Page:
Warning: Replacing an HVAC component is not the end of some repairs. Many European and Asian imports require the component and system be put through a “relearn” procedure with a scan tool or series of button presses on the control head to calibrate the new component. This is especially true with door motors that need to set the values of the position sensors. Also, some control heads may need to be re-flashed to operate properly.
The HVAC system has always been a part of the total vehicle. How the A/C system functions is governed by the status of the vehicle, even from the early days of the first wide-open-throttle switch on some “computer command control” vehicles in the 1970s that shut the compressor off. Modern vehicles take it to the next level.
The head unit in the dash is not where most of the decisions are made for a vehicle. Instead, information is shared along a data bus with the engine and body computers so the interior conditions and vehicle performance are maximized for efficiency and comfort.
A perfect example of this was a 2002 VW Beetle that came in with a brand new compressor and fan controller on it. There was a code stored for poor compressor performance at idle, which was exactly what it was doing. If the car was at idle, the A/C was off, but rev the engine just slightly and the compressor would turn on and work perfectly. Bring it back to an idle and the compressor would shut back off.
Checking into it a little further, I found the real culprit to be the charging system. At idle, the alternator couldn’t develop enough output to maintain all the systems in the car. The PCM would shut down the A/C, trying to maintain a voltage level that was acceptable, but never got to the point of causing the charge indicator to come on during this whole process.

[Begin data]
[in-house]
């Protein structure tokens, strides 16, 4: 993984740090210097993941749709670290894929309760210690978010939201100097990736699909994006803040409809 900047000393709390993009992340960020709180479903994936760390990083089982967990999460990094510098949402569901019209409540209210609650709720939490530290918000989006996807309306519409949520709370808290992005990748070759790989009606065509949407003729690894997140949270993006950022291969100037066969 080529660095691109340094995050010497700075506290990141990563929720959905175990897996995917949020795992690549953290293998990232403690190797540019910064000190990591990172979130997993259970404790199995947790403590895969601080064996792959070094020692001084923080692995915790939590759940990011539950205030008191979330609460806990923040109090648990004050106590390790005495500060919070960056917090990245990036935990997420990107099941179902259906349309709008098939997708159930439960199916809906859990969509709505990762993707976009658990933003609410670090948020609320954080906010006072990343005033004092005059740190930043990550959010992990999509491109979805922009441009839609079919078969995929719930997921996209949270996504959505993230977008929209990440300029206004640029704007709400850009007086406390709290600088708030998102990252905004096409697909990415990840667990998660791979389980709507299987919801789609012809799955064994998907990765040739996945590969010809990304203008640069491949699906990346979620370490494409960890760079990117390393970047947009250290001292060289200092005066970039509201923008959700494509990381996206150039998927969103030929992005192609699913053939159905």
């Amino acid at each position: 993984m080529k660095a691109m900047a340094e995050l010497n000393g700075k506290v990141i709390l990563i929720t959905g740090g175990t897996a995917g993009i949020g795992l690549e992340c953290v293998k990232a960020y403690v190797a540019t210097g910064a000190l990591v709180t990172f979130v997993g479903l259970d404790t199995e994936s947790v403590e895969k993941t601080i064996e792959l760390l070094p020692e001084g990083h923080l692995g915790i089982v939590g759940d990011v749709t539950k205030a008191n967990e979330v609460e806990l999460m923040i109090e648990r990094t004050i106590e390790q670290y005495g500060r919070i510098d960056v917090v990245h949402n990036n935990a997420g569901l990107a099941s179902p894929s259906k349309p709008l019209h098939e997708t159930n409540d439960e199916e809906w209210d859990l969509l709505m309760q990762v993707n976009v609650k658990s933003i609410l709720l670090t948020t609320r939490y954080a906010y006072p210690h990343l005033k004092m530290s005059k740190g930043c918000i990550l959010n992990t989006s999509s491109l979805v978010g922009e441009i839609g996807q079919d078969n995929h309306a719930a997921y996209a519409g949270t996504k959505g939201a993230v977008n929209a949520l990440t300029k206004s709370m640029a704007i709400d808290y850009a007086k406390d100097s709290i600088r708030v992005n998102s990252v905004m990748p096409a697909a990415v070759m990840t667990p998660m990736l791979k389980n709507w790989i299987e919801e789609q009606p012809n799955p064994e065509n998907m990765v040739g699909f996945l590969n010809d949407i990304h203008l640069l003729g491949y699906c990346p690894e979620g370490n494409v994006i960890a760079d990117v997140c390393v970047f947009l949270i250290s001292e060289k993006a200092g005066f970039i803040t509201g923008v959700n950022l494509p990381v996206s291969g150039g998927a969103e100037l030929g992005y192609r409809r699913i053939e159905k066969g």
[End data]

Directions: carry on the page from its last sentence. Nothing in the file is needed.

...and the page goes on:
The best advice I can share about diagnosing HVAC systems is to consider the year and make of the car, find out whether or not a scanner code is available, read the values for the pressure sensors, and see if there is any information on the condition of the components before you start changing components. If you can’t get access by way of a scanner, then I would suggest a good wiring diagram and a description page that will inform you of how each of the components works in that given system. The more information you have before pulling parts, the better you’re diagnostic results will be.
The pace of progress is always moving fast. Recently, a 2010 Jaguar XF was brought into the shop after collision repairs. To my amazement, the A/C system is designed to purge the ducts of hot air before the system has the opportunity to blow hot air in the occupant’s face during initial operation. This operation is performed as the control module uses the door motors and vents in the dash. It’s a synchronized dance that will be coming to more vehicles, so be prepared to understand how it works and how to fix it.
With the variety of systems out there with divided driver and passenger controls, cabin filters, sun load sensors and now even new refrigerants, there is no doubt that you will have to keep your cool while diagnosing these systems.
Scott “Gonzo” Weaver is the owner of Superior Auto Electric in Tulsa, Okla. and has owned the shop for 27 years. He was given his trademark nickname “Gonzo” while serving in the USMC. He is the author of the book “Hey Look! I Found the Loose Nut”, that can be purchased online at Amazon.com or at www.gonzostoolbox.com.